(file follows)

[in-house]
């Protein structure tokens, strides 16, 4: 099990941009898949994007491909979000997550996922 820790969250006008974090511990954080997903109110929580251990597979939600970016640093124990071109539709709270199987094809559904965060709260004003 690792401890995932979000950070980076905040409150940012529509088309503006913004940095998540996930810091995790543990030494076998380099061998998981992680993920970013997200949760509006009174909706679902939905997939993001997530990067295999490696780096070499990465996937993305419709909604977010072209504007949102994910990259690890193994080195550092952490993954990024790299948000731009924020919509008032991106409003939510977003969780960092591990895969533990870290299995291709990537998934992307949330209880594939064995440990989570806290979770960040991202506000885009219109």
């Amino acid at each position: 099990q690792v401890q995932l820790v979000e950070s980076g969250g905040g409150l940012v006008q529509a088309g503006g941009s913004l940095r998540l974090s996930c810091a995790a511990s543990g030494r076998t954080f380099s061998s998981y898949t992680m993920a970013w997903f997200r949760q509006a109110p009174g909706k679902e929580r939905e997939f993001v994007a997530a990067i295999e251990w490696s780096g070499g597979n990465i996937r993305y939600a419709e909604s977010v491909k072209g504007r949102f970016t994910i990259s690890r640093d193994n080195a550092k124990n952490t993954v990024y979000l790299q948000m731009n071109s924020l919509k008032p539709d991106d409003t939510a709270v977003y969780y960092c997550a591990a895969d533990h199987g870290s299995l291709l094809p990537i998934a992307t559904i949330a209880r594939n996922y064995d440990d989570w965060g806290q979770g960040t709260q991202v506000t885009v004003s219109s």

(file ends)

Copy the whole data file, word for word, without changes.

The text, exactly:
[in-house]
């Protein structure tokens, strides 16, 4: 099990941009898949994007491909979000997550996922 820790969250006008974090511990954080997903109110929580251990597979939600970016640093124990071109539709709270199987094809559904965060709260004003 690792401890995932979000950070980076905040409150940012529509088309503006913004940095998540996930810091995790543990030494076998380099061998998981992680993920970013997200949760509006009174909706679902939905997939993001997530990067295999490696780096070499990465996937993305419709909604977010072209504007949102994910990259690890193994080195550092952490993954990024790299948000731009924020919509008032991106409003939510977003969780960092591990895969533990870290299995291709990537998934992307949330209880594939064995440990989570806290979770960040991202506000885009219109």
């Amino acid at each position: 099990q690792v401890q995932l820790v979000e950070s980076g969250g905040g409150l940012v006008q529509a088309g503006g941009s913004l940095r998540l974090s996930c810091a995790a511990s543990g030494r076998t954080f380099s061998s998981y898949t992680m993920a970013w997903f997200r949760q509006a109110p009174g909706k679902e929580r939905e997939f993001v994007a997530a990067i295999e251990w490696s780096g070499g597979n990465i996937r993305y939600a419709e909604s977010v491909k072209g504007r949102f970016t994910i990259s690890r640093d193994n080195a550092k124990n952490t993954v990024y979000l790299q948000m731009n071109s924020l919509k008032p539709d991106d409003t939510a709270v977003y969780y960092c997550a591990a895969d533990h199987g870290s299995l291709l094809p990537i998934a992307t559904i949330a209880r594939n996922y064995d440990d989570w965060g806290q979770g960040t709260q991202v506000t885009v004003s219109s």